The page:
POSTED 6/12/2000
Richard, Ypsilanti, MI, United States, <papasito1999@hotmail.com>, 42, Male, Catholic, White/Caucasian, Straight, Student, 4 Years of College , Lower class, Mesg ID 612200080348
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Question:
Is there really such a thing as gaydar? If there is, how reliable is it? Does it work for lesbians?
POSTED 6/12/2000
Krista, Gilbert, AZ, United States, 19, Female, Agnostic, White/Caucasian, Lesbian, Daycare, 2 Years of College , Middle class, Mesg ID 672000103342

Responses:
Many people would agree that 'Gaydar' does indeed exist. It is not a specific trait or skill, but more a case of picking up on vibes. In the same way as some people can easily recognize people from the same country or city or other group, gay people who have had a lot of contact with other gay people can often get a 'feeling' that someone else is also gay. I would imagine that this is highly related to culture. For example, as a European, I might easily pick up 'vibes' from other West Europeans and Americans, while gay people from Asia or Africa might 'fly under my gadar' because I have had no contact with the gay cultures of these continents. How sensitive your gadar is is personal; it works as well for guys as girls, but as I said, I think it is very closely linked with how "out" you are and how much contact you have had with the gay community.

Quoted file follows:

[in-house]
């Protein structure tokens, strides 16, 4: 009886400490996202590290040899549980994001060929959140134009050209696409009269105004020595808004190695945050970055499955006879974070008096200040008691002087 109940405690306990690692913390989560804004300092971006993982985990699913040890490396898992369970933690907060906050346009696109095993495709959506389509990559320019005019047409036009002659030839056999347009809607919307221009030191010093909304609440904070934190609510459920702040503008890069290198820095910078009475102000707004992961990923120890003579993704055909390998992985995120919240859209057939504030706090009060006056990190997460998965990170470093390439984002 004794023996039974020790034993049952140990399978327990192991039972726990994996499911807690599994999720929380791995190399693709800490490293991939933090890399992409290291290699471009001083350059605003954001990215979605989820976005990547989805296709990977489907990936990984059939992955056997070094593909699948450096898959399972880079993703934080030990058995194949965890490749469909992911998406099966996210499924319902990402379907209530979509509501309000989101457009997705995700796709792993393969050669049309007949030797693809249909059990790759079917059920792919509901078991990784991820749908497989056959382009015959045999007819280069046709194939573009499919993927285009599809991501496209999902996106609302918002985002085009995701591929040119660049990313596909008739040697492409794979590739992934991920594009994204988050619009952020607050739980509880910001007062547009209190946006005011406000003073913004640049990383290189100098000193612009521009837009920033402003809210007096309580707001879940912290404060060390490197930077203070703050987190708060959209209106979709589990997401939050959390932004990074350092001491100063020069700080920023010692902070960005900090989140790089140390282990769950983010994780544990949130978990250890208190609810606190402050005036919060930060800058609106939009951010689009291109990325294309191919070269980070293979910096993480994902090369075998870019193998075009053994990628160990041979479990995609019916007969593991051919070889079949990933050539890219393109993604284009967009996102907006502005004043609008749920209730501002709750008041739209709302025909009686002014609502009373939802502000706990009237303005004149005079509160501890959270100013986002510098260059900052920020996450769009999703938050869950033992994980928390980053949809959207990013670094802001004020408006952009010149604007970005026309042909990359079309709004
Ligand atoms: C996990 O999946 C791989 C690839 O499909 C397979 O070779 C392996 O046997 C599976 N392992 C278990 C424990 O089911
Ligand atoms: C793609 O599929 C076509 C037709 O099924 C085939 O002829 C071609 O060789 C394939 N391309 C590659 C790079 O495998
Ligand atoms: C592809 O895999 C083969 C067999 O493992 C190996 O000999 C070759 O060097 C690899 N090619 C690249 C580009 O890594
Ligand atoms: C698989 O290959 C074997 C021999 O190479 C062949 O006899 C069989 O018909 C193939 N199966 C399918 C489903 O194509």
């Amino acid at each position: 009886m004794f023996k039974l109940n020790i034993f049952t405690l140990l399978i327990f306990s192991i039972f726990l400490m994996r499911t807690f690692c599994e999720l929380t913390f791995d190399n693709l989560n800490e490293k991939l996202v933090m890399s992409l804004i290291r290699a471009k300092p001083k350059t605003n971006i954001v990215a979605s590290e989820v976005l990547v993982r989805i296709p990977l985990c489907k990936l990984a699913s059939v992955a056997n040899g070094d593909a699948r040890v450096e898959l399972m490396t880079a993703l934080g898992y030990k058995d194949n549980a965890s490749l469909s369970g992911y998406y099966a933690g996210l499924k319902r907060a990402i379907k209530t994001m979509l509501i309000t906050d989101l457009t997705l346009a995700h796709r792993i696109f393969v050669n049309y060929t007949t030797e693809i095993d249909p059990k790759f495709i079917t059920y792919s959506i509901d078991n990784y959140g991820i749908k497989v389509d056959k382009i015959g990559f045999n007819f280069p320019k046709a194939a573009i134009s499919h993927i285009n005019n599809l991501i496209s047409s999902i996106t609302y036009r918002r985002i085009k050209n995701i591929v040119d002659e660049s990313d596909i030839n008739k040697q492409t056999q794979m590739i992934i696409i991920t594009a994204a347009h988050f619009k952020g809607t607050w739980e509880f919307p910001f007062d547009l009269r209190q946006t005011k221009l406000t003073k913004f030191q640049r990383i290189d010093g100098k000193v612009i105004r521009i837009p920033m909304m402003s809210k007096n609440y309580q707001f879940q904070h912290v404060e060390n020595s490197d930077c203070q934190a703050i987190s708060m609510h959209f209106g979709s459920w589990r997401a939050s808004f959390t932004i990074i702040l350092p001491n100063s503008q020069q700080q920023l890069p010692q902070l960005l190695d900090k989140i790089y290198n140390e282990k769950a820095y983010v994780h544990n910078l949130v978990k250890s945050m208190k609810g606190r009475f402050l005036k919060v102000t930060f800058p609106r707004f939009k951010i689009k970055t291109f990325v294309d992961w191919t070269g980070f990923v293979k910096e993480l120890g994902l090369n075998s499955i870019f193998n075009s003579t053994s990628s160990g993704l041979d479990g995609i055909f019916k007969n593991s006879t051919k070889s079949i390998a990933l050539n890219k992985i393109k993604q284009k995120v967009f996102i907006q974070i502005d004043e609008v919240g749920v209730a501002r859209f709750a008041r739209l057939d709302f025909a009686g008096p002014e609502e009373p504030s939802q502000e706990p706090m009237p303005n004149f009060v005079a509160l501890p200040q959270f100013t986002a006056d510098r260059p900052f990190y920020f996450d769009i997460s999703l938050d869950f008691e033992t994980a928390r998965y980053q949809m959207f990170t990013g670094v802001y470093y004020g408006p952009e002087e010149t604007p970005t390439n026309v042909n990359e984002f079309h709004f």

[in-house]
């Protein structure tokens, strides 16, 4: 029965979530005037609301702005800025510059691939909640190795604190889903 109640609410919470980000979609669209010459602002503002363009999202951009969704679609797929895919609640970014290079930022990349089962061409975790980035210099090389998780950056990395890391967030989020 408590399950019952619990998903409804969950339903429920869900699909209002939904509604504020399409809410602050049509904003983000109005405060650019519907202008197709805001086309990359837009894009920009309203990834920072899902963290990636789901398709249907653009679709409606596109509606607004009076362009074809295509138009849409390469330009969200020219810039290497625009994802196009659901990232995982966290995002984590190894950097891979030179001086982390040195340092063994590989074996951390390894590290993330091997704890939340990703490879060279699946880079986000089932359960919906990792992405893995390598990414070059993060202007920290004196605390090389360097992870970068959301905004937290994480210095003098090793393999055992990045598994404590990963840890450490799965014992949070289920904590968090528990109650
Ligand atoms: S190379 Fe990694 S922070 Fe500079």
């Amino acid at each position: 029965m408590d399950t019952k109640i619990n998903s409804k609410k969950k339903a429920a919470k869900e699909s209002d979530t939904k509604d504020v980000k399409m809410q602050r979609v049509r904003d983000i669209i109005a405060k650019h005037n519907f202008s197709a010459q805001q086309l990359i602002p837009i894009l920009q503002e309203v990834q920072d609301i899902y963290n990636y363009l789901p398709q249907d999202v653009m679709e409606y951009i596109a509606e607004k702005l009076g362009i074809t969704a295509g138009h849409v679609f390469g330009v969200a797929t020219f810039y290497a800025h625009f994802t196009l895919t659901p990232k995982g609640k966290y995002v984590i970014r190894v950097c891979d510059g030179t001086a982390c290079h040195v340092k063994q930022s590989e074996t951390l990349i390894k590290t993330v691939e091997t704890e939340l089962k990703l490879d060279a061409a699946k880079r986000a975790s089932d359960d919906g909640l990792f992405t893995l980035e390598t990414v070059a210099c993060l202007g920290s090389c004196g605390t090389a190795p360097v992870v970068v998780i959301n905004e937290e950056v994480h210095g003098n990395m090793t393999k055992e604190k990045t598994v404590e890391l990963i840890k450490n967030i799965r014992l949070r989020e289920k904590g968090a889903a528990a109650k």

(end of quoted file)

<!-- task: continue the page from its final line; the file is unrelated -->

POSTED 6/15/2000
Iteki, Stockhom, NA, Sweden, <iteki@chickmail.com>, 24, Female, Recovering Catholic, White/Caucasian, Lesbian, High School Diploma , Lower middle class, Mesg ID 615200051149

Have you ever suspected someone was gay by their mannerisms? I always thought Sinead O'Connor was gay, even though she had been married to a man for the longest time, and boom, last week she officially came out as a lesbian. That's 'gaydar.' Of course, if you're looking for 100 percent reliability, you'll be disappointed. (Why do you think so many gay people are still 'in the closet' today?)
POSTED 6/15/2000
Sylphide, Windsor, Ontario, NA, Canada, 18, Female, Agnostic, White/Caucasian, Bisexual, student, High School Diploma , Upper middle class, Mesg ID 613200072121